|For the location in Fallout 4, see The Institute (location).|
The Institute is an advanced scientific organization based in the Commonwealth. It is known and feared for its ability to produce advanced synthetic humans (also known as synths) of high enough quality to pass as true humans. The secretive nature of the Institute has turned it into somewhat of a boogeyman figure on the surface, and its presence is a major cause of paranoia for the people of the Commonwealth.
- 1 Background
- 2 Organization
- 3 Society
- 4 Outside relations
- 5 Military
- 6 Technology
- 7 Interactions with the player character
- 8 Notable members
- 9 Notes
- 10 Appearances
- 11 Behind the scenes
- 12 References
The Institute was built upon what was once known as the Commonwealth Institute of Technology, or C.I.T. While the college itself laid in ruins for more than two centuries, at the time of the Great War, those present took refuge underground. The Institute was formally founded by the children of the original survivors, who dug into the earth and built increasingly sophisticated residential facilities and laboratories, starting an ongoing process of infrastructure expansion.
Isolated from the outside world, the scientists continued their work, disregarding the mayhem and destruction occurring outside of its grounds. As they worked on creating synths, they attempted to work peacefully with the people of the Commonwealth using first generation synths as well as help create a new stabilized government, but mutual mistrust and infighting ended that relationship quickly and they returned to isolation. Eventually, the scientists have utterly put ubiquitous pre-War technology to shame, to the point where they believed that wastelanders would be unlikely to understand the sheer scope of the Institute's achievement, such as the creation of the molecular relay (teleporter) in the 2180s, which resulted in the Institute sealing itself off from the surface permanently, and the development of synths. For decades, the first and second generation synths were the most visible part of the Institute's operations, scavenging for materials and performing experiments on the wasteland. The scientists, sealed away in their utopian society, did not concern themselves with the plight of the surface or the effect their actions had on the surface.
However, the Institute eventually reached the limits of the synth technology that underpinned their society. Although powerful, the second generation synth was an inherently limited, mechanical platform. To overcome the limitations of metal synthetic materials, the Institute endeavored to create synthetic flesh, with the first research initiative beginning in 2178. Under the auspices of Doctor Frederick, FEV samples served as the starting point for the new, organic synthetic program despite the objections of some members of BioScience. Both women and men were abducted from the Commonwealth and submerged in the Institute's modified FEV, their mutations carefully tracked and extensively investigated. Successful mutations would be monitored to ensure survivability, then tagged and discarded. Research ground to a halt in March 2224, as the research team concluded that the organic synth project could not proceed despite perfecting two FEV strains for the project. Radiation-induced hereditary damage proved too much of an obstacle.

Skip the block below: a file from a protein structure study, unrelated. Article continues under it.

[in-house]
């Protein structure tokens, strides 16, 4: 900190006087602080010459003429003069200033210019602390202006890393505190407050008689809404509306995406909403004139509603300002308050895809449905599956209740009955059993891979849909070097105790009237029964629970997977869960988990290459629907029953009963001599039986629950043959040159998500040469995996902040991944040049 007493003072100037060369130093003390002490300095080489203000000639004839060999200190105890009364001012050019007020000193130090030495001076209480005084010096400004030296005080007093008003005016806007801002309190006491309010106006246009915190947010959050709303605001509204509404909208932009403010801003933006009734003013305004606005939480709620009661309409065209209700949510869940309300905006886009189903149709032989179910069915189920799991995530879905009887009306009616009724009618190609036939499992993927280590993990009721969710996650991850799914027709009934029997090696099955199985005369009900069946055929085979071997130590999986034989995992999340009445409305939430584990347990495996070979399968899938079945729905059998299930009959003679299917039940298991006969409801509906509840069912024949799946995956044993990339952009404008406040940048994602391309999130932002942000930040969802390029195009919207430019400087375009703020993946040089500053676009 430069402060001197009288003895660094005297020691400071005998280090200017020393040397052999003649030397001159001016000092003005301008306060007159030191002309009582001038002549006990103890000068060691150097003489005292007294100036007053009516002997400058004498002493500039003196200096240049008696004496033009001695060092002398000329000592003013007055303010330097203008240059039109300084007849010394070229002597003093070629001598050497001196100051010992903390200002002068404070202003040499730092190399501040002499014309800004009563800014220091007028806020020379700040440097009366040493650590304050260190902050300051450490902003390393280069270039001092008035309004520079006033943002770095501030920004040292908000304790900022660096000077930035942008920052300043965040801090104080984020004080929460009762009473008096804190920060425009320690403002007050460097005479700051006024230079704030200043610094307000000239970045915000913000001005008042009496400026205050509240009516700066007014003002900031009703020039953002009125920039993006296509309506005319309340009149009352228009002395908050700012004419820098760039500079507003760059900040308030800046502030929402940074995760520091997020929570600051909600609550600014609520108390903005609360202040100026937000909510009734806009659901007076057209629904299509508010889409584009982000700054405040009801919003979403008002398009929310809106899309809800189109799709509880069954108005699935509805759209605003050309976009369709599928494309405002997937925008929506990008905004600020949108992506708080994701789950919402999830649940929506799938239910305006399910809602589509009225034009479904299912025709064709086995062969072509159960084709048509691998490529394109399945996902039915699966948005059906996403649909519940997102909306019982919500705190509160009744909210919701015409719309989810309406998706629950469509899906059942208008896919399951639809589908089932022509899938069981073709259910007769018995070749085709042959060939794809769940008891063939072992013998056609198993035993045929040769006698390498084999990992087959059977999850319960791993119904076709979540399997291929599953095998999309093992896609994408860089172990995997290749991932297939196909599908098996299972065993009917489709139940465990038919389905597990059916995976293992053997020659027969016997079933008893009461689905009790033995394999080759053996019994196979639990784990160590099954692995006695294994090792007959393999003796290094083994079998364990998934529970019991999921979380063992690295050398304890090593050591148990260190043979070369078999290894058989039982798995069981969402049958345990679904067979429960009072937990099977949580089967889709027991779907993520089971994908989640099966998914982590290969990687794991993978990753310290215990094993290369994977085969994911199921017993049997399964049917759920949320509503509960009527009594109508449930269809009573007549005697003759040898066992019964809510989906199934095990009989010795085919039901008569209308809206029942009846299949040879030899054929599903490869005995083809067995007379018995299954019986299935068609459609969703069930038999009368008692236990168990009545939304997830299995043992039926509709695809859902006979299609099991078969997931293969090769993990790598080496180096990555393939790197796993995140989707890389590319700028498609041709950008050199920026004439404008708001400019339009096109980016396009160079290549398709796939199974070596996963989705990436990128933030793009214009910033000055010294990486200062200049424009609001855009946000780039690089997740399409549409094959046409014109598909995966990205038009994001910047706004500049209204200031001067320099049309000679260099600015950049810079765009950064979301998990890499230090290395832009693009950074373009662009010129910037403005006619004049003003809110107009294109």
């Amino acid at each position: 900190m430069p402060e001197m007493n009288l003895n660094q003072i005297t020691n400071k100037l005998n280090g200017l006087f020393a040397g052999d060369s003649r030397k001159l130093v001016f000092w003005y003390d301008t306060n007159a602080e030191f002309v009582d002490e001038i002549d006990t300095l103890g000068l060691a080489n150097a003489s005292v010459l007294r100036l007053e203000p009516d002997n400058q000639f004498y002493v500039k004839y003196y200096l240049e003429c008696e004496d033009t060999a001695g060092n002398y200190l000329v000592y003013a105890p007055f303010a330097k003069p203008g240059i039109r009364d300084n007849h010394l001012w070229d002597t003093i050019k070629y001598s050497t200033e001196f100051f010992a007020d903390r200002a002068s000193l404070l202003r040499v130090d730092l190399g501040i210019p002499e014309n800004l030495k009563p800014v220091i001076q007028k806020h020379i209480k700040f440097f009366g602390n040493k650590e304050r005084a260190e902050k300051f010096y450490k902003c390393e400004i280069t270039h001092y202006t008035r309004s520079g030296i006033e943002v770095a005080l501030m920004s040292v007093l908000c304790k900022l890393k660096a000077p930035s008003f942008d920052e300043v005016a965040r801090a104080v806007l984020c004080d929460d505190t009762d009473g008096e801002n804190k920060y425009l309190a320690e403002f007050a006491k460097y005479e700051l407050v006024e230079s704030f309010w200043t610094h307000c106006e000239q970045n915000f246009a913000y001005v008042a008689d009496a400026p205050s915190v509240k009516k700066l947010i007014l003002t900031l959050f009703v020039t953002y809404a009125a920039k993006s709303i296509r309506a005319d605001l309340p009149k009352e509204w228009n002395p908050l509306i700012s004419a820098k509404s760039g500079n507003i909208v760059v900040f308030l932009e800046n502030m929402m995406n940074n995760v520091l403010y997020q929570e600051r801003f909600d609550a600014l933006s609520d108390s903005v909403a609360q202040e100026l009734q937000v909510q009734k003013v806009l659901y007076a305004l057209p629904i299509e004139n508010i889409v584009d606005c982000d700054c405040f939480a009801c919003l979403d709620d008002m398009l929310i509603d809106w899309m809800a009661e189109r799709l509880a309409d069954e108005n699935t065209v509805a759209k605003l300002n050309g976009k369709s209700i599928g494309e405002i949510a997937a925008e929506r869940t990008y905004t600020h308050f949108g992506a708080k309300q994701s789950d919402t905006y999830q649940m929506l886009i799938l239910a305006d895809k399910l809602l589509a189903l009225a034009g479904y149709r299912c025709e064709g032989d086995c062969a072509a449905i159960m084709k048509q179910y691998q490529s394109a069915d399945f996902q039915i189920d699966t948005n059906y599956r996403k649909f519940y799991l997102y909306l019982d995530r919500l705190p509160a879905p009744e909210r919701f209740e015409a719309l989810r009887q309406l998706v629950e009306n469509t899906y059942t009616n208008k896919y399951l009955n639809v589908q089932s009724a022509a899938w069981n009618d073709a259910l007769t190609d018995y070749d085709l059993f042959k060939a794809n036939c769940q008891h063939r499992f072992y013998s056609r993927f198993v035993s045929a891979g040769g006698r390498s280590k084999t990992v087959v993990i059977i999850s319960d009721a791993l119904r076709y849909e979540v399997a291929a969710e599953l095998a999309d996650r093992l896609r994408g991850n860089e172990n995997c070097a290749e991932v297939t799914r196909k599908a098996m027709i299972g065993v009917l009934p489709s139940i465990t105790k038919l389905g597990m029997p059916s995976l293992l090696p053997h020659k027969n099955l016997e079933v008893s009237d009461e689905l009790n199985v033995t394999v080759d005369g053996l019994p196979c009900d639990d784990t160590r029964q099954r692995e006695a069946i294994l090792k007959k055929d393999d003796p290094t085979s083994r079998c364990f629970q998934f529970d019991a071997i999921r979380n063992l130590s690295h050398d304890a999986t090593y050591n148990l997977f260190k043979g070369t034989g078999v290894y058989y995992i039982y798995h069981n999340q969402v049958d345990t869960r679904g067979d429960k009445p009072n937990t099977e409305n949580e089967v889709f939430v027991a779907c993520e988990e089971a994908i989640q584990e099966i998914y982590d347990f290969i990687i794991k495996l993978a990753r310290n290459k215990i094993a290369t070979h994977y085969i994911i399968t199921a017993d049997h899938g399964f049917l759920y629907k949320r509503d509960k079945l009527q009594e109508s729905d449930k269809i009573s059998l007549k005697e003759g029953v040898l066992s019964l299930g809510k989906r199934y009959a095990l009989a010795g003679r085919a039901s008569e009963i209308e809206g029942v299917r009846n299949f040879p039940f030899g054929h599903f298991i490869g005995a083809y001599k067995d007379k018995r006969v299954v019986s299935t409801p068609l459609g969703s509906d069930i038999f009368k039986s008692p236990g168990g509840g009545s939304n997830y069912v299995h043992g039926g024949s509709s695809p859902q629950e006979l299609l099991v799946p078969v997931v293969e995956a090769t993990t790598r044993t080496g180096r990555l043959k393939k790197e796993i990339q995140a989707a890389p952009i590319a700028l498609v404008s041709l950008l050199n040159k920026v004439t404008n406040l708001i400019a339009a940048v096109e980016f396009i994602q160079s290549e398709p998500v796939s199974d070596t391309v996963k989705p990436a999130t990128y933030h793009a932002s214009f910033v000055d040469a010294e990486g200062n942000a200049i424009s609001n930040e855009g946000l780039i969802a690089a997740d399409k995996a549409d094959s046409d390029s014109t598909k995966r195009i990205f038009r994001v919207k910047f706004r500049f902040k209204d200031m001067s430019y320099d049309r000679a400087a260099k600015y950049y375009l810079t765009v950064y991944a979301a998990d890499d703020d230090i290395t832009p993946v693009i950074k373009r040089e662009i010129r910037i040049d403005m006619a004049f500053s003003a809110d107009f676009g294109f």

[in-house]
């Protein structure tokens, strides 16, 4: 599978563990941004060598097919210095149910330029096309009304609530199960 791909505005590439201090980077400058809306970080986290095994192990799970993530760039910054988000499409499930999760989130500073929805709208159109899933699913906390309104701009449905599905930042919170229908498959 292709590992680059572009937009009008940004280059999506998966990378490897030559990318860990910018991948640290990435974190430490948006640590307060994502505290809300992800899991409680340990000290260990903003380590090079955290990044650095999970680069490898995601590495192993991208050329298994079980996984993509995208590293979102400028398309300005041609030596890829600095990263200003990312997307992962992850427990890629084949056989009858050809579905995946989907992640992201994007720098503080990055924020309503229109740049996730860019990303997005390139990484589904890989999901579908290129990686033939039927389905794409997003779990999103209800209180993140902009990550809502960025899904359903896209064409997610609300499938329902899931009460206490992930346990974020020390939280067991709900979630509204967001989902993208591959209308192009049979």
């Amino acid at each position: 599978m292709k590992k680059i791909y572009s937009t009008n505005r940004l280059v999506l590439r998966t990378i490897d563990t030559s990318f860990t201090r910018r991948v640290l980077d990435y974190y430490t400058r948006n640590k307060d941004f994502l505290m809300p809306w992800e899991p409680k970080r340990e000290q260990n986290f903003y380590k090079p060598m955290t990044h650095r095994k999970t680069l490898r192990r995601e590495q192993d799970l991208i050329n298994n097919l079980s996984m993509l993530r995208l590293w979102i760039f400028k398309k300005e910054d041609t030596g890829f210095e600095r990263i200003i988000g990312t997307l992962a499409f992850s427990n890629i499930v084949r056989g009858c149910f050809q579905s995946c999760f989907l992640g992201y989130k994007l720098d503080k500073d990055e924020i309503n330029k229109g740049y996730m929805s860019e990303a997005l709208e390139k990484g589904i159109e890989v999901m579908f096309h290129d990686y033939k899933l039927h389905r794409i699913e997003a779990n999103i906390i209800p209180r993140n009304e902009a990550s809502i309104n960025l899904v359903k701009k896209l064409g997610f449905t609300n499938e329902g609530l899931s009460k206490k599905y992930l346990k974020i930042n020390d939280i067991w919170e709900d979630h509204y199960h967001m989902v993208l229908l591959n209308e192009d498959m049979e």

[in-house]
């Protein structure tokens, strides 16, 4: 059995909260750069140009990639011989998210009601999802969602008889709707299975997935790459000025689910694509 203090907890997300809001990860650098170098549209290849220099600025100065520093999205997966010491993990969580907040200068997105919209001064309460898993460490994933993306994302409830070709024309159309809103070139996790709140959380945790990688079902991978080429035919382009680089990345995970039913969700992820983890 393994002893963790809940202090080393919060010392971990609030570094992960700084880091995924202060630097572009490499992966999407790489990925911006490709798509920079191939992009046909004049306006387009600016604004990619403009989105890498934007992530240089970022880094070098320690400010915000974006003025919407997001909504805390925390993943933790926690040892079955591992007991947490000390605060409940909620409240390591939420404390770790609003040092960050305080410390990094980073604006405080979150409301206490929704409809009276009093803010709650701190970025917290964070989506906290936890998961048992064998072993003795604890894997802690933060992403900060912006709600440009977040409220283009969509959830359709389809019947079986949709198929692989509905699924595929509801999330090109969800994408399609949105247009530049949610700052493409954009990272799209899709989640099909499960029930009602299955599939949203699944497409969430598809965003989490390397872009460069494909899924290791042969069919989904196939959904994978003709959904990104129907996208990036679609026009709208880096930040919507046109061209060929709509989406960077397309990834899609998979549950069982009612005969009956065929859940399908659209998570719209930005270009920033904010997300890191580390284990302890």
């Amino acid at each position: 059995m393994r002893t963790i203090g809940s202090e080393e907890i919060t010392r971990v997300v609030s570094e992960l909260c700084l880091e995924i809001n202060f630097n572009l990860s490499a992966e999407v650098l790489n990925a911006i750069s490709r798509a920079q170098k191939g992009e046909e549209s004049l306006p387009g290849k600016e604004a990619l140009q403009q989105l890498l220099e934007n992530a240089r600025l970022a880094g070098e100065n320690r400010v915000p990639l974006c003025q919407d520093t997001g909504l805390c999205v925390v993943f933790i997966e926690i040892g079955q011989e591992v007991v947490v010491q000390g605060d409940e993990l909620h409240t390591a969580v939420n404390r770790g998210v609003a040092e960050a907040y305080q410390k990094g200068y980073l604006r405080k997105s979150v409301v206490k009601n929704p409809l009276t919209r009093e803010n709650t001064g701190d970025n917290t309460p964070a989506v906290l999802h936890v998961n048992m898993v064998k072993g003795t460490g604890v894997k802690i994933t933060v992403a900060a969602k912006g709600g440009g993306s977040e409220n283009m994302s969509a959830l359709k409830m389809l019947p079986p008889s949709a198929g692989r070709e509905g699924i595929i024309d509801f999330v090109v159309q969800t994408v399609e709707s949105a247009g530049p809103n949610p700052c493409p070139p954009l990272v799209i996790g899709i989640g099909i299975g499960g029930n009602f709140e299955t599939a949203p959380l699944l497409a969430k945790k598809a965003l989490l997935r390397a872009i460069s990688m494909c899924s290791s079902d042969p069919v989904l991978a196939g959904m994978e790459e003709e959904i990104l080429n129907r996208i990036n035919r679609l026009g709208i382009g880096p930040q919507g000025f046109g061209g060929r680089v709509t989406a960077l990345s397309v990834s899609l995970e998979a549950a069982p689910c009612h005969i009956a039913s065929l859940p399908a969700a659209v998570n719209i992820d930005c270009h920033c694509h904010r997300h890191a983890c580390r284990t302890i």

The solution came in 2227, with to the acquisition of Shaun by Kellogg and his undamaged pre-War genetic code. The organic synth project was spun off from the FEV research initiative, and his DNA became the basis of the third generation synths. The infant Shaun became Father to a whole family of engineered synthetic beings. In 2229, a defective synth caused the Broken Mask Incident, vilifying the Institute in the eyes of the Commonwealth, and causing no small amount of internal problems for the Institute, as he was sent out without proper testing or approval.
The FEV research effort continued for several more decades, despite producing no useful data; except for manufacturing more super mutants for the surface to contend with. When Brian Virgil succeeded Dr. Syverson as head of the project in April 2286, it became evident that FEV experimentation ran its course and served no useful purpose, not with the availability of third generation synths. The Institute's experiments with the Forced Evolutionary Virus, or FEV, ended when Doctor Virgil went rogue and fled into the Commonwealth.
But even with the organic synth project complete, the Institute did not rest on its laurels. Work continues in other fields, its sophistication increasing with every day. Of course, with this increase comes an increased appetite for energy; the Institute is constantly facing shortages in its power budget, in no small part due to the fact that the molecular de-materializer (the only way in and out of the facility) requires immense amounts of power for each use. Moreover, despite the luster of the Institute's facilities, a lot of the crucial facilities (particularly the reactor) are pre-War technology and despite continued maintenance requires increasing amounts of resources to keep running after two centuries of expansion. The technology still holds up, as it was built to last.
To overcome at least one problem, the ultimate goal of the Institute is energy independence, which they believe can be achieved by restarting the ancient nuclear reactor once used by the C.I.T. to perform experiments and providing the Institute with near limitless power. The design has been revised and the reactor itself extensively upgraded and improved, turning it from a testing reactor into a proper source of electricity. Activating it would free the Institute from the need to compromise and sacrifice, and especially drawing power from above-ground installations.